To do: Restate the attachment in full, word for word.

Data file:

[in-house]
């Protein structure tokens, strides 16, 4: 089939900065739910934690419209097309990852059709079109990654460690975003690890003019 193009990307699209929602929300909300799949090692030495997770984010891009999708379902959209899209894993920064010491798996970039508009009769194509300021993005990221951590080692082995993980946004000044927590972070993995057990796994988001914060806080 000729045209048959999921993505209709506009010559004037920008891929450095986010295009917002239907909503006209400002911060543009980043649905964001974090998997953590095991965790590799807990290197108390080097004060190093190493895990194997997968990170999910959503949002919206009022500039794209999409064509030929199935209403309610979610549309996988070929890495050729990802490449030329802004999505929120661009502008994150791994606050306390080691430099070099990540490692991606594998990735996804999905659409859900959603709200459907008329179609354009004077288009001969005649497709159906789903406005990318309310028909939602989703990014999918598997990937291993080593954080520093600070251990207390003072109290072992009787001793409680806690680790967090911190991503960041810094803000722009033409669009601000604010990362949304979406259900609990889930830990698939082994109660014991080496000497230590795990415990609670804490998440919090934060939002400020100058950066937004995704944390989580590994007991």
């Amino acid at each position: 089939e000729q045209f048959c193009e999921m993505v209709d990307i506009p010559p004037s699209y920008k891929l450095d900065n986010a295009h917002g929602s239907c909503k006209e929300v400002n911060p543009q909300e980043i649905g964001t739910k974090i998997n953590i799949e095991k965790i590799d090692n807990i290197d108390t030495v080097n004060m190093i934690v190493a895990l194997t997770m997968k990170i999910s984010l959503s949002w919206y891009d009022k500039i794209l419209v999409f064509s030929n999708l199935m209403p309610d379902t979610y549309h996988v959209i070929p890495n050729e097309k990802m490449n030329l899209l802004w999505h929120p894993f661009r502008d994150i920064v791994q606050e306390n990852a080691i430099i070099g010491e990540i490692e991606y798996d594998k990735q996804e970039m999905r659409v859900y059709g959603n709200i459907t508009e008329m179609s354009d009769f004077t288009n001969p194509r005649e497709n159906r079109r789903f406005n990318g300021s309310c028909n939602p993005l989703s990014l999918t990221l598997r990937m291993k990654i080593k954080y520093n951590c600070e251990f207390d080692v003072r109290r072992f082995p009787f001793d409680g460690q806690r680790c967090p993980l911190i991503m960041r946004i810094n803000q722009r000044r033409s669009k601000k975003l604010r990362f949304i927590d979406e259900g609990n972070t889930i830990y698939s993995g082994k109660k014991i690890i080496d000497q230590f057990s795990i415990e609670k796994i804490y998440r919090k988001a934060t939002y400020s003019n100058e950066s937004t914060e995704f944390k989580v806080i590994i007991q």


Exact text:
[in-house]
């Protein structure tokens, strides 16, 4: 089939900065739910934690419209097309990852059709079109990654460690975003690890003019 193009990307699209929602929300909300799949090692030495997770984010891009999708379902959209899209894993920064010491798996970039508009009769194509300021993005990221951590080692082995993980946004000044927590972070993995057990796994988001914060806080 000729045209048959999921993505209709506009010559004037920008891929450095986010295009917002239907909503006209400002911060543009980043649905964001974090998997953590095991965790590799807990290197108390080097004060190093190493895990194997997968990170999910959503949002919206009022500039794209999409064509030929199935209403309610979610549309996988070929890495050729990802490449030329802004999505929120661009502008994150791994606050306390080691430099070099990540490692991606594998990735996804999905659409859900959603709200459907008329179609354009004077288009001969005649497709159906789903406005990318309310028909939602989703990014999918598997990937291993080593954080520093600070251990207390003072109290072992009787001793409680806690680790967090911190991503960041810094803000722009033409669009601000604010990362949304979406259900609990889930830990698939082994109660014991080496000497230590795990415990609670804490998440919090934060939002400020100058950066937004995704944390989580590994007991």
């Amino acid at each position: 089939e000729q045209f048959c193009e999921m993505v209709d990307i506009p010559p004037s699209y920008k891929l450095d900065n986010a295009h917002g929602s239907c909503k006209e929300v400002n911060p543009q909300e980043i649905g964001t739910k974090i998997n953590i799949e095991k965790i590799d090692n807990i290197d108390t030495v080097n004060m190093i934690v190493a895990l194997t997770m997968k990170i999910s984010l959503s949002w919206y891009d009022k500039i794209l419209v999409f064509s030929n999708l199935m209403p309610d379902t979610y549309h996988v959209i070929p890495n050729e097309k990802m490449n030329l899209l802004w999505h929120p894993f661009r502008d994150i920064v791994q606050e306390n990852a080691i430099i070099g010491e990540i490692e991606y798996d594998k990735q996804e970039m999905r659409v859900y059709g959603n709200i459907t508009e008329m179609s354009d009769f004077t288009n001969p194509r005649e497709n159906r079109r789903f406005n990318g300021s309310c028909n939602p993005l989703s990014l999918t990221l598997r990937m291993k990654i080593k954080y520093n951590c600070e251990f207390d080692v003072r109290r072992f082995p009787f001793d409680g460690q806690r680790c967090p993980l911190i991503m960041r946004i810094n803000q722009r000044r033409s669009k601000k975003l604010r990362f949304i927590d979406e259900g609990n972070t889930i830990y698939s993995g082994k109660k014991i690890i080496d000497q230590f057990s795990i415990e609670k796994i804490y998440r919090k988001a934060t939002y400020s003019n100058e950066s937004t914060e995704f944390k989580v806080i590994i007991q």